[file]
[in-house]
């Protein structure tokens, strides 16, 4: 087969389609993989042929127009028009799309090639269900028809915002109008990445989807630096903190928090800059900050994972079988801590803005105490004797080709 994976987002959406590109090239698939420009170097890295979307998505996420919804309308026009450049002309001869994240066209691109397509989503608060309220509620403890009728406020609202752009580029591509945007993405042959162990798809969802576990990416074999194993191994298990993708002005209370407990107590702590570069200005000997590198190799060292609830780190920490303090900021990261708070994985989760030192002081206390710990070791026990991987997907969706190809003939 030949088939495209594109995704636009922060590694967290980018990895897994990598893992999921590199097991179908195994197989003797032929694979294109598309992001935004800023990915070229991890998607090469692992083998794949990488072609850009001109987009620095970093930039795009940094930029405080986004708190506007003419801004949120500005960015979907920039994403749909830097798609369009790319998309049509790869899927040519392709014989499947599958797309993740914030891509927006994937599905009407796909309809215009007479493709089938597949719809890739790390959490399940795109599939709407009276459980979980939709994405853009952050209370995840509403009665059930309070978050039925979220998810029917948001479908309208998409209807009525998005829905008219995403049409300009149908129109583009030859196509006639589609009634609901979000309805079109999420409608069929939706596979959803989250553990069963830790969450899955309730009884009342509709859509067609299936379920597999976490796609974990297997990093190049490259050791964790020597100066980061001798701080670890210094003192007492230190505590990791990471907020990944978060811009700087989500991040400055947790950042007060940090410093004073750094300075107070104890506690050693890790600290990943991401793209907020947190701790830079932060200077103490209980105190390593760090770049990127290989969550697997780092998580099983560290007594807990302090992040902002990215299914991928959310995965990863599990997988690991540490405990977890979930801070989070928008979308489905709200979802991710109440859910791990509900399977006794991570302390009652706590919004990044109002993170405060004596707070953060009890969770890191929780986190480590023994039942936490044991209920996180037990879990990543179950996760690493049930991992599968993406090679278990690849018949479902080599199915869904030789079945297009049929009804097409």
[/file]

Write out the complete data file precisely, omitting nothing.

[in-house]
């Protein structure tokens, strides 16, 4: 087969389609993989042929127009028009799309090639269900028809915002109008990445989807630096903190928090800059900050994972079988801590803005105490004797080709 994976987002959406590109090239698939420009170097890295979307998505996420919804309308026009450049002309001869994240066209691109397509989503608060309220509620403890009728406020609202752009580029591509945007993405042959162990798809969802576990990416074999194993191994298990993708002005209370407990107590702590570069200005000997590198190799060292609830780190920490303090900021990261708070994985989760030192002081206390710990070791026990991987997907969706190809003939 030949088939495209594109995704636009922060590694967290980018990895897994990598893992999921590199097991179908195994197989003797032929694979294109598309992001935004800023990915070229991890998607090469692992083998794949990488072609850009001109987009620095970093930039795009940094930029405080986004708190506007003419801004949120500005960015979907920039994403749909830097798609369009790319998309049509790869899927040519392709014989499947599958797309993740914030891509927006994937599905009407796909309809215009007479493709089938597949719809890739790390959490399940795109599939709407009276459980979980939709994405853009952050209370995840509403009665059930309070978050039925979220998810029917948001479908309208998409209807009525998005829905008219995403049409300009149908129109583009030859196509006639589609009634609901979000309805079109999420409608069929939706596979959803989250553990069963830790969450899955309730009884009342509709859509067609299936379920597999976490796609974990297997990093190049490259050791964790020597100066980061001798701080670890210094003192007492230190505590990791990471907020990944978060811009700087989500991040400055947790950042007060940090410093004073750094300075107070104890506690050693890790600290990943991401793209907020947190701790830079932060200077103490209980105190390593760090770049990127290989969550697997780092998580099983560290007594807990302090992040902002990215299914991928959310995965990863599990997988690991540490405990977890979930801070989070928008979308489905709200979802991710109440859910791990509900399977006794991570302390009652706590919004990044109002993170405060004596707070953060009890969770890191929780986190480590023994039942936490044991209920996180037990879990990543179950996760690493049930991992599968993406090679278990690849018949479902080599199915869904030789079945297009049929009804097409």